This lesson describes the term “electronic music” and gives examples of different instruments, styles, and artists that fall under this umbrella. We will also look at how technology has influenced music production in the twentieth and twenty-first centuries.
What does electronic music entail, and how does it function?
Electronic music is ubiquitous in twenty-first-century America, and it can be seen at multi-day festivals like Electric Daisy Carnival, on top 40 radio, and in various advertisements. Electronic music has a long and complicated history, ranging from obscure avant-garde experimental music to glittering disco ballrooms.
As the name suggests, electronic music is a piece created using electronic instruments and is better understood than acoustic or traditional music categories such as classical, jazz, or folk music. But in the 21st century, it can be difficult to distinguish between electronic and non-electronic music, as styles such as classical, jazz, and folk is often recorded with digital technology, amplified with microphones, and transmitted over the internet.
With this in mind, we can see how electronic music emerged from the extraordinary revolutions in computers, electronics, and digital technology in the 20th century. Pioneering architects, inventors, and musicians designed devices that could create previously unimaginable music in the 20th century.
Electronic music from the beginning
Leon Theremin, a Russian guitarist and inventor, invented the theremin in 1920. When a musician moves their hands around the theremin, electromagnetic fields produce sounds of different pitches. Theremins have a loud, warbling sound popularized in horror and science fiction films in the 1950s.
Several inventors worked on different models of what would become synthetics in the 1930s and 1940s. These electronic instruments were designed to imitate the sound of organs and other traditional instruments, but they quickly became recognized as distinct musical instruments in their own right. In the 1940s, the avant-garde music movement known as musique concréte used electronic devices to influence later forms of electronic music.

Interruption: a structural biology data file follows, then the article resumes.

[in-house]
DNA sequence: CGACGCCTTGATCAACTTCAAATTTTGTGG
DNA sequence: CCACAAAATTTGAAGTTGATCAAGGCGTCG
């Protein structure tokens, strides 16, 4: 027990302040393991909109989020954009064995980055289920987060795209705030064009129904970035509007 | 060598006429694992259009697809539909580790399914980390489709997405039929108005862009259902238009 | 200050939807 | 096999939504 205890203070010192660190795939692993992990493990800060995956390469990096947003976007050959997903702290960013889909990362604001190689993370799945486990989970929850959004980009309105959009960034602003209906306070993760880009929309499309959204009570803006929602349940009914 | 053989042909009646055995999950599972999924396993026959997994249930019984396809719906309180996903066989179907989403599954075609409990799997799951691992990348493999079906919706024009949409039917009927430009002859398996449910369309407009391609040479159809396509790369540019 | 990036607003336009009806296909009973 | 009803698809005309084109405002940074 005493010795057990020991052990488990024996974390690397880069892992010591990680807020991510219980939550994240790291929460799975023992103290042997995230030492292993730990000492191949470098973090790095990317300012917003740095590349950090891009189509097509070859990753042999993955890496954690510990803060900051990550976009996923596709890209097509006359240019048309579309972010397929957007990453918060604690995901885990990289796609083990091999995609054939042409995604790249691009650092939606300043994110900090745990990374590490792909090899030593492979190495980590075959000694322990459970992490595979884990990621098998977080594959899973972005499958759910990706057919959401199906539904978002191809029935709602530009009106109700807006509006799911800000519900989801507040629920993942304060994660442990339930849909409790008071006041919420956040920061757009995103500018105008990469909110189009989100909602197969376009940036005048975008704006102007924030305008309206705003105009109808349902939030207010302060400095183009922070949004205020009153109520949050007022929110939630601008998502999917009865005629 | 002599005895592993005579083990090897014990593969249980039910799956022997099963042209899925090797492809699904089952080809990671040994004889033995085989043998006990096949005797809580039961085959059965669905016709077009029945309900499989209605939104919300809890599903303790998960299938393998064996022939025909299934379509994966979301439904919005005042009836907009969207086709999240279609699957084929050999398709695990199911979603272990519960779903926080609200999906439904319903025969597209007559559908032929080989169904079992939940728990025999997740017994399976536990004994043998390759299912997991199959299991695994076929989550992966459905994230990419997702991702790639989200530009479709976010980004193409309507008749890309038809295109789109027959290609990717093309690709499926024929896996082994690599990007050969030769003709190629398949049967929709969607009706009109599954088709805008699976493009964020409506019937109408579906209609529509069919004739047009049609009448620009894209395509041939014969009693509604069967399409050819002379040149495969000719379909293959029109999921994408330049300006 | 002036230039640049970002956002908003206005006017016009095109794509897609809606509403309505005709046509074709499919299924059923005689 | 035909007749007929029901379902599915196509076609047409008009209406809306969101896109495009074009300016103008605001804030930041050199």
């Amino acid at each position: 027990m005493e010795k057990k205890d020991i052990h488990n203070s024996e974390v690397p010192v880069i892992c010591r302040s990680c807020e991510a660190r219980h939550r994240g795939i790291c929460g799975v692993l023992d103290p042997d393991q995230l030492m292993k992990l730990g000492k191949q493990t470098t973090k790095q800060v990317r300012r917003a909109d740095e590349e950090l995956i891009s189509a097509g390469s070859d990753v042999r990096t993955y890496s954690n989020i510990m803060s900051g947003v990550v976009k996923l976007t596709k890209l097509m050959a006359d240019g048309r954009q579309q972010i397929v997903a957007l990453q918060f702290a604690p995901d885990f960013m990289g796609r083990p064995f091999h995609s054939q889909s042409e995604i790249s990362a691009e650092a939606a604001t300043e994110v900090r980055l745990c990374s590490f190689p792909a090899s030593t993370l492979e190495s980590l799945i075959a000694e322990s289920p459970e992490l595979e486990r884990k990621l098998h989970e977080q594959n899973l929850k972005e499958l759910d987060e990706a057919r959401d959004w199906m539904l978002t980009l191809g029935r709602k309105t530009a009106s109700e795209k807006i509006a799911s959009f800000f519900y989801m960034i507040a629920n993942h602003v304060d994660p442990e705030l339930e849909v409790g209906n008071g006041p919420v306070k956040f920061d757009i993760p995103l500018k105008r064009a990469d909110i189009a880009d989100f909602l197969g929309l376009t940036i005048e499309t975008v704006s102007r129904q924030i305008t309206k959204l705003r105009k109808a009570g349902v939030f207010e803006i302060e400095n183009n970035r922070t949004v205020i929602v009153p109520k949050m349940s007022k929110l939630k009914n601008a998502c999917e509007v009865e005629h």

Bruce Haack, a highly imaginative Canadian musician who appeared many times on Mr. Rogers Neighborhood TV with his various devices in the 1950s and 1960s, began creating electronic music originally intended for children. Robert Moog started making his popular series of synthesizers in the 1960s, and they would revolutionize the world of electronic music. Today, Moog synthesizers are still in use.
The beginnings of disco and music machines
Electronic music experienced innovation, technological development, and success in the late 1960s. In many ways, this era of progress would parallel technological advances in other technology areas, such as personal computers and video games. After moving to Germany, Giorgio Moroder, an Italian-born musician, became a key figure in the development of electronic dance music, particularly the Italo disco sub-genre. In the late 1960s and early 1970s, Germany was a hotbed of musical experimentation, particularly in electronic music. Groups used synthesizers and other electronic instruments, including Kraftwerk, Tangerine Dream, May, and Suicide, to transform rock music into new forms, encouraging many people worldwide to experiment with electronic music.
According to ethnographer and cultural theorist Sarah Thornton, the space where fans watched electronic music in the 1970s was as critical as the music itself. The Disco, later shortened to the discotheque, was where a DJ played new electronic dance records as fans danced to the beat. It was where technology reigned supreme, with no restrictions or costs to create a live band. These dance-centric environments paved the way for rave and club culture.
By the mid-1970s, disco music had reached its peak of success. Electronic synthesizers and drum machines merged to create a dance-friendly style of music that quickly became popular all over the world. The European version, led by Giorgio Moroder, was synthesizer-heavy and futuristic-sounding. Disco in America was much more influenced by funk, soul, and other African-American styles. According to some, Disco’s success in the US declined in the early 1980s because of sexism and prejudice.